Andy Davies

Web Performance Consultant

What if We Could Use CSS to Alter HTML Attributes?

As the ideas behind responsive web design mature, and our skills and experience with them grow, we're faced with a gap between what the tools and technologies can do and what we'd like them to do.

We often end up trying to fill the gap with javascript and using it not just for behaviour but to change appearance and content too.

Javascript might be the right tool for many things, but should we really be embedding attributes that control appearance in our scripts, or might a declarative approach that uses CSS to change HTML attributes be clearer?


A syntax that allows HTML attributes to be changed via CSS might look something like this:

HTMLattribute : [operator] value


HTMLattribute :  value        // set value
HTMLattribute : +value        // add value e.g. to lists such as class, rel
HTMLattribute : -value        // remove value from list
HTMLattribute : ^value        // toggle value - remove if there, add if not

The syntax needs improving, for example the HTML attributes probably need prefixing to prevent clashes with CSS properties that share the same name.

I'm also not sure about the list operators, but the syntax is good enough to illustrate some of the ways the idea might be useful.

Classes as hooks for javascript e.g. conditional loading

The class and rel attributes sometimes get used as hooks for javascript but what if we want to add a hook that depends on viewport size?

We could use matchMedia(), but as Jeremy Keith points out in Conditionally loading content, using matchMedia() requires maintaining breakpoints in more than one place.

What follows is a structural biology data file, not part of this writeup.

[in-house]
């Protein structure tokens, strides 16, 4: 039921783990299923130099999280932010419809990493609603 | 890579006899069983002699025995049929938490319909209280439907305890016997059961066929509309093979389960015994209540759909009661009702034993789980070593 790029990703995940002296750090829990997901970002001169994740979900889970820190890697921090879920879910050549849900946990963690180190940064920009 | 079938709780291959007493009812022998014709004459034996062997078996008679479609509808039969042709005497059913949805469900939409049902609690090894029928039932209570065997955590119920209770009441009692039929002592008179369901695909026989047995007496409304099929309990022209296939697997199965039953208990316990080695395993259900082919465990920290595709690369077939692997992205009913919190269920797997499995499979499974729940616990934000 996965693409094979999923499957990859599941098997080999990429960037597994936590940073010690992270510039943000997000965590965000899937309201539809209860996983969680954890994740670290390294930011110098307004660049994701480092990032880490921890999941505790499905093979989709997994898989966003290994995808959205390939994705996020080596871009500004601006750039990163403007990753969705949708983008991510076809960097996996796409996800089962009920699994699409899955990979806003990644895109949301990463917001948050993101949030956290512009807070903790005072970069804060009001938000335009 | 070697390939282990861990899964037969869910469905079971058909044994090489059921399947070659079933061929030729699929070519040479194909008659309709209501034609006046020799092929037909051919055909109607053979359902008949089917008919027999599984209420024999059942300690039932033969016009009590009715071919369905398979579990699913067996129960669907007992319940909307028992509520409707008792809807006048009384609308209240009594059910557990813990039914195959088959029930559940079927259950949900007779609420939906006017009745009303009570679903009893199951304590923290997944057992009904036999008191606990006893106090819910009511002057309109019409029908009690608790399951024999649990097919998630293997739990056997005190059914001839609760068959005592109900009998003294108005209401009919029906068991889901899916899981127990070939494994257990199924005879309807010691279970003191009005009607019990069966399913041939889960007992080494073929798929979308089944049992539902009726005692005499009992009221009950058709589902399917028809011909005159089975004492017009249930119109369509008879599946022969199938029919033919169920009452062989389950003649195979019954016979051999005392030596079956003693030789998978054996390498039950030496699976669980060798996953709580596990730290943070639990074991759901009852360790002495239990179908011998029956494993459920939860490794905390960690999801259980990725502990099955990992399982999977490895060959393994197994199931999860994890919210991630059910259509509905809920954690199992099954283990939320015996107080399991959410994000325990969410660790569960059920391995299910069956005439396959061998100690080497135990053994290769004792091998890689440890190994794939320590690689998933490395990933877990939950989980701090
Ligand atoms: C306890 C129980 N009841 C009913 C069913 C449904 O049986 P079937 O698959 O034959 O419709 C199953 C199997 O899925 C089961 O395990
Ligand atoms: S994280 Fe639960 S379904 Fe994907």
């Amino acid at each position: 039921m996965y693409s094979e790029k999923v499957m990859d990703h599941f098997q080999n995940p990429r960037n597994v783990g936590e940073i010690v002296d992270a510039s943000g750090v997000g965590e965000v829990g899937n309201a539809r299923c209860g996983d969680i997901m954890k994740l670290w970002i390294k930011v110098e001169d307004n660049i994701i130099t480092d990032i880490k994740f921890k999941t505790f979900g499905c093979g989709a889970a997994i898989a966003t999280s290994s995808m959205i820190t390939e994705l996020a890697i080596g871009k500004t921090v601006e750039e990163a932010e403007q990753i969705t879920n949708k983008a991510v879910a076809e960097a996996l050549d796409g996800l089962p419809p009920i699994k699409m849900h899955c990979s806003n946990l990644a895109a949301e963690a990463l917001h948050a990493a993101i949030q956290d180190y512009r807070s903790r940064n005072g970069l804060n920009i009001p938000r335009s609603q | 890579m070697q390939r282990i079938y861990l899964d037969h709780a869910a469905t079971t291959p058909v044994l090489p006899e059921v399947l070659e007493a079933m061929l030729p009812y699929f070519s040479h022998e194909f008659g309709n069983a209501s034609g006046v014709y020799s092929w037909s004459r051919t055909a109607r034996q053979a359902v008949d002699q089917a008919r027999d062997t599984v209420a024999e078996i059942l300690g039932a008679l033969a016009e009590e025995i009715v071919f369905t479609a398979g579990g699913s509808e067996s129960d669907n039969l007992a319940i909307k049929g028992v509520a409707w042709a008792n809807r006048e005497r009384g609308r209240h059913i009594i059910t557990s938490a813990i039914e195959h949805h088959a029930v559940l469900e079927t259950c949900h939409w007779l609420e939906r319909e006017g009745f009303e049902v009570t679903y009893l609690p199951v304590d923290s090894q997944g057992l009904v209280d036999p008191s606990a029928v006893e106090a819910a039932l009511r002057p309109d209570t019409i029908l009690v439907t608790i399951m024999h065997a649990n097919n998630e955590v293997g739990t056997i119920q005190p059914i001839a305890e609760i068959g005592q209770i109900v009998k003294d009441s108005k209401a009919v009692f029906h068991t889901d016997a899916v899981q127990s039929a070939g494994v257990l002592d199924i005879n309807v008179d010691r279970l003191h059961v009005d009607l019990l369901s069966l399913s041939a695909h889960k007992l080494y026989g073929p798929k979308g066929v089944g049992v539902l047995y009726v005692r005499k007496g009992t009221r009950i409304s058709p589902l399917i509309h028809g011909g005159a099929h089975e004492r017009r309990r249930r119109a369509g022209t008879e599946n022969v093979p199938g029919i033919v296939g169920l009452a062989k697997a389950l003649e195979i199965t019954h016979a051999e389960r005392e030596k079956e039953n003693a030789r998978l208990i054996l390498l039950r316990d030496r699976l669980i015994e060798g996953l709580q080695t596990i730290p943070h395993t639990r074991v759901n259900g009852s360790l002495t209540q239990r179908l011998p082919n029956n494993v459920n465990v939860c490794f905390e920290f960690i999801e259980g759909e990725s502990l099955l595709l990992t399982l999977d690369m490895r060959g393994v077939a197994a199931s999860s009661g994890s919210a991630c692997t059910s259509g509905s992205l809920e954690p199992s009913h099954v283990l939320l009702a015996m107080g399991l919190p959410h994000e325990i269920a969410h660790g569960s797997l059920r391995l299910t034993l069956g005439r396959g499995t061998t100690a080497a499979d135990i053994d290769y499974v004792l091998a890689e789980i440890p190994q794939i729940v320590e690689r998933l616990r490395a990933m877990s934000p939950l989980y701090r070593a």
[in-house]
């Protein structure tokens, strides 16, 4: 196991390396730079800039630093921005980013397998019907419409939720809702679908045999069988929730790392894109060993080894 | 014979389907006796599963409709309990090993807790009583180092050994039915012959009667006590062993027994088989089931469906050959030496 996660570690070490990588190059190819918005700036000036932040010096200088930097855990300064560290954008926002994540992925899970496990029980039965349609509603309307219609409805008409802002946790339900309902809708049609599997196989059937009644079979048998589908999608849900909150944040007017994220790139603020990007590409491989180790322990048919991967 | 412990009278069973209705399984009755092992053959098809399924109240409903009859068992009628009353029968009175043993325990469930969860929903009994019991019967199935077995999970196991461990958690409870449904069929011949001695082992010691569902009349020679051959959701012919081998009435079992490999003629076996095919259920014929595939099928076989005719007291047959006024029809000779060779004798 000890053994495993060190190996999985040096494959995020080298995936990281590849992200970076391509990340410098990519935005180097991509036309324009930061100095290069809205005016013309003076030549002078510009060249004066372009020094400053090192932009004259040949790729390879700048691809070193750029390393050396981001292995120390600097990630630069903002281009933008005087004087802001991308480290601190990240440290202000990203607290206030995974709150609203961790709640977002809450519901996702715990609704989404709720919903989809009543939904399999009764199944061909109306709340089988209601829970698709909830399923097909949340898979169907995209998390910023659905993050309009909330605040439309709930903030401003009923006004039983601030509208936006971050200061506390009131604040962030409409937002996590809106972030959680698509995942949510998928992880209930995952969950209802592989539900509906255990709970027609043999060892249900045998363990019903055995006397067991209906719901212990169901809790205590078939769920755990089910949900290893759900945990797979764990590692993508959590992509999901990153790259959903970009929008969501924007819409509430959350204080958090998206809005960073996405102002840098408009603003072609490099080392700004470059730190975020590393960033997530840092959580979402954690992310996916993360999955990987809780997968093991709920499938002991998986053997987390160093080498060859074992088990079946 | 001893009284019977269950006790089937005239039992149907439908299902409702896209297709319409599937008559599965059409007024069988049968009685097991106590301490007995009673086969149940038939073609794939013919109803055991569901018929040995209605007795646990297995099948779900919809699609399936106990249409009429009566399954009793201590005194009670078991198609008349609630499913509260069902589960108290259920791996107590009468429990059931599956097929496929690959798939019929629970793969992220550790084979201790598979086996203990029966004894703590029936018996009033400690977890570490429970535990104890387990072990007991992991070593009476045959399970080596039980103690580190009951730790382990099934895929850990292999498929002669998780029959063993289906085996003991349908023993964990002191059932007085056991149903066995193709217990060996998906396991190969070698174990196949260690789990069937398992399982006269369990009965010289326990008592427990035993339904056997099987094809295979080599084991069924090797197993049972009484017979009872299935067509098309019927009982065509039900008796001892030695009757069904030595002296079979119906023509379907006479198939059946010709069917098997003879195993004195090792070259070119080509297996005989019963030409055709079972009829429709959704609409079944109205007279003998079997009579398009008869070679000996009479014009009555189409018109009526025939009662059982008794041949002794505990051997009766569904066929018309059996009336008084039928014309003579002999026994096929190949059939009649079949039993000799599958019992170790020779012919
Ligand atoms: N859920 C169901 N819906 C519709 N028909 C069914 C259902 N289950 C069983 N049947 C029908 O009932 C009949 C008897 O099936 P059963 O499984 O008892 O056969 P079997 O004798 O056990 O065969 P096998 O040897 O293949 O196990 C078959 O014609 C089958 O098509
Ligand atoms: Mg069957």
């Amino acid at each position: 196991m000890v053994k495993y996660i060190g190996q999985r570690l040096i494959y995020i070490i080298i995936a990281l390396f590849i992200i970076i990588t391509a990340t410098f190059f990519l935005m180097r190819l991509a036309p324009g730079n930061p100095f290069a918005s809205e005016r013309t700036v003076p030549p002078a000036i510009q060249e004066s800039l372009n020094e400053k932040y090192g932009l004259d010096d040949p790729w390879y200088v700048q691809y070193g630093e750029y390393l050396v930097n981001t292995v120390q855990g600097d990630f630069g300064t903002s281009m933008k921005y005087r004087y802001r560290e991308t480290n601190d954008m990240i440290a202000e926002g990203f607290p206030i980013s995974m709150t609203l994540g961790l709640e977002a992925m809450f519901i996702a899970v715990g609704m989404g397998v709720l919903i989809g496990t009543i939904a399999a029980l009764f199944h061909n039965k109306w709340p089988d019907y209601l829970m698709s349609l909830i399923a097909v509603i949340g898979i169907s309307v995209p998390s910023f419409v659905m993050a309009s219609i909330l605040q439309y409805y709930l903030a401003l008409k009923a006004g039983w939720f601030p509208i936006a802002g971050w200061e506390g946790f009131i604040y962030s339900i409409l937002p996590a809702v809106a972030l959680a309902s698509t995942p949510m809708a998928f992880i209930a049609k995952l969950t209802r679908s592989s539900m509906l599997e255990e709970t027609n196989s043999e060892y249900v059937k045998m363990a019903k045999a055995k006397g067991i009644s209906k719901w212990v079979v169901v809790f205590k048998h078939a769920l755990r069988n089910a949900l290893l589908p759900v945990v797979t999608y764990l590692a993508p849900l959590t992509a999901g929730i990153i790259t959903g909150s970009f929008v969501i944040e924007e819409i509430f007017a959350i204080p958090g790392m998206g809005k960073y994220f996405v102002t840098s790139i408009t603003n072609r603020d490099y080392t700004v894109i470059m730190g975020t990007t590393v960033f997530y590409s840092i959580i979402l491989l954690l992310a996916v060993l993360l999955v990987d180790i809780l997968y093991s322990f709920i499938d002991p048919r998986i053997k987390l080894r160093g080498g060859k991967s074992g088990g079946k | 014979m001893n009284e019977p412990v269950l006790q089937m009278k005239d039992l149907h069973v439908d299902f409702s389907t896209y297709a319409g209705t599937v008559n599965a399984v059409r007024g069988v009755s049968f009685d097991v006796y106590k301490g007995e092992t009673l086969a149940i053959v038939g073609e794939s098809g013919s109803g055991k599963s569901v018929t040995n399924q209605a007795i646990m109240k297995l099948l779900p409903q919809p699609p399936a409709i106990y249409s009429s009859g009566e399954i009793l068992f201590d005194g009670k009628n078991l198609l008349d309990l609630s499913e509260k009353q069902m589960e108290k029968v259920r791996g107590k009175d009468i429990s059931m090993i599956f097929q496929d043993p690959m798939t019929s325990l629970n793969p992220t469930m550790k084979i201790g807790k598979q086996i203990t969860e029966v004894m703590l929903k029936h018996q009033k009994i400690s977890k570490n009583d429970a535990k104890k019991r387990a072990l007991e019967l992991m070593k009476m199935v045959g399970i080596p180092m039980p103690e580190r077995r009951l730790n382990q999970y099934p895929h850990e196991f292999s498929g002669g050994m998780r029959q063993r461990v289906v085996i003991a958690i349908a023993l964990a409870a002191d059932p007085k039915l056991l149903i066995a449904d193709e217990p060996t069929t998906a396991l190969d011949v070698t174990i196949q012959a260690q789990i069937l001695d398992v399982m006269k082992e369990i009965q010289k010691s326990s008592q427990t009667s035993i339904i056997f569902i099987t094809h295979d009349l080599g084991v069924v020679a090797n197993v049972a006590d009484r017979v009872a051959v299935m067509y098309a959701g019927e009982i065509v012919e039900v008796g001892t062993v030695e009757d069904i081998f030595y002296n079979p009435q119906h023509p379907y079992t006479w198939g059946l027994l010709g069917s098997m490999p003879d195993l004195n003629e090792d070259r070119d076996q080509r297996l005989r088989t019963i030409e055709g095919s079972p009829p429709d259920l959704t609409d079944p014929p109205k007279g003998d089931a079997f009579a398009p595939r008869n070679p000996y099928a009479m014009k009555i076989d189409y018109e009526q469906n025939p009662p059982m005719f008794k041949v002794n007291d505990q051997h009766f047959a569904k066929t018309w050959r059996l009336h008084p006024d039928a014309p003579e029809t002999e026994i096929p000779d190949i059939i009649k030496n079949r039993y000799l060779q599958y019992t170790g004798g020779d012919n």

Jeremy eventually chose the option of generating a hidden marker on the body element using :after (see Conditional CSS), it works but it's a bit of a hack.

What if we could just add a class directly using CSS and use that as the hook for our javascript?

/* add class big-screen to html element */
@media all and (min-width: 1024px) {
  html {
      class: +"big-screen";

Data- attributes for configuration of widgets e.g. tweet buttons etc.

jQuery mobile, social media buttons and other widgets are increasingly using HTML5 data- attributes for configuration.

The tweet button has options such as big buttons vs little buttons, counts, count position etc., all controlled via data- attributes.

In smaller viewports we might want to make the tweet button larger so it's easier to touch, and free up some room by hiding the count.

/* set the data- attributes that makes button bigger and removes tweet count */
@media all and (max-width: 480px) {
  .twitter-share-button {
      data-size: "large";
      data-count: "none";

Swapping content

The srcset / picture proposals will help resolve the responsive images problem, so we probably don't need another solution but as a use-case it shows how updating HTML attributes could be used to swap content, while still keeping all the content in HTML.

<!-- img element that uses data- attributes to declare images, keeping content in HTML -->

<img src="small.jpg" data-src-med="medium.jpg" data-src-lge="large.jpg">
/* use media queries and attr() function to replace the small image if appropriate */

@media all and (min-width: 321px) and (max-width: 800px) {
  img {
      src: attr(data-src-med);

@media all and (min-width: 801px) {
  img {
      src: attr(data-src-lge);

This is just an illustration as an approach like this for responsive images wouldn't enable the UA to use network connection throughput to pick the most appropriate image that the other proposals do.


At the moment this is just an idea, an idea which almost certainly has plenty of issues, so what I'm really looking for is feedback.

Is it a useful idea, how would you use it, how could it be improved, what issues are there implementing it etc. or have I just been drinking too much coffee?

Cascading Attribute Sheets

Added: 24 Aug 2012

Tab Atkins and Fantasai have come out with a similar proposal for Cascading Attribute Sheets

The syntax is pretty similar but Tab and Fantasai suggested another way of adding to an existing property, so with their syntax my first example would look like this:

/* add class big-screen to html element */
@media all and (min-width: 1024px) {
  html {
      class: attr(class) big-screen;

The proposal and comment are well worth a read.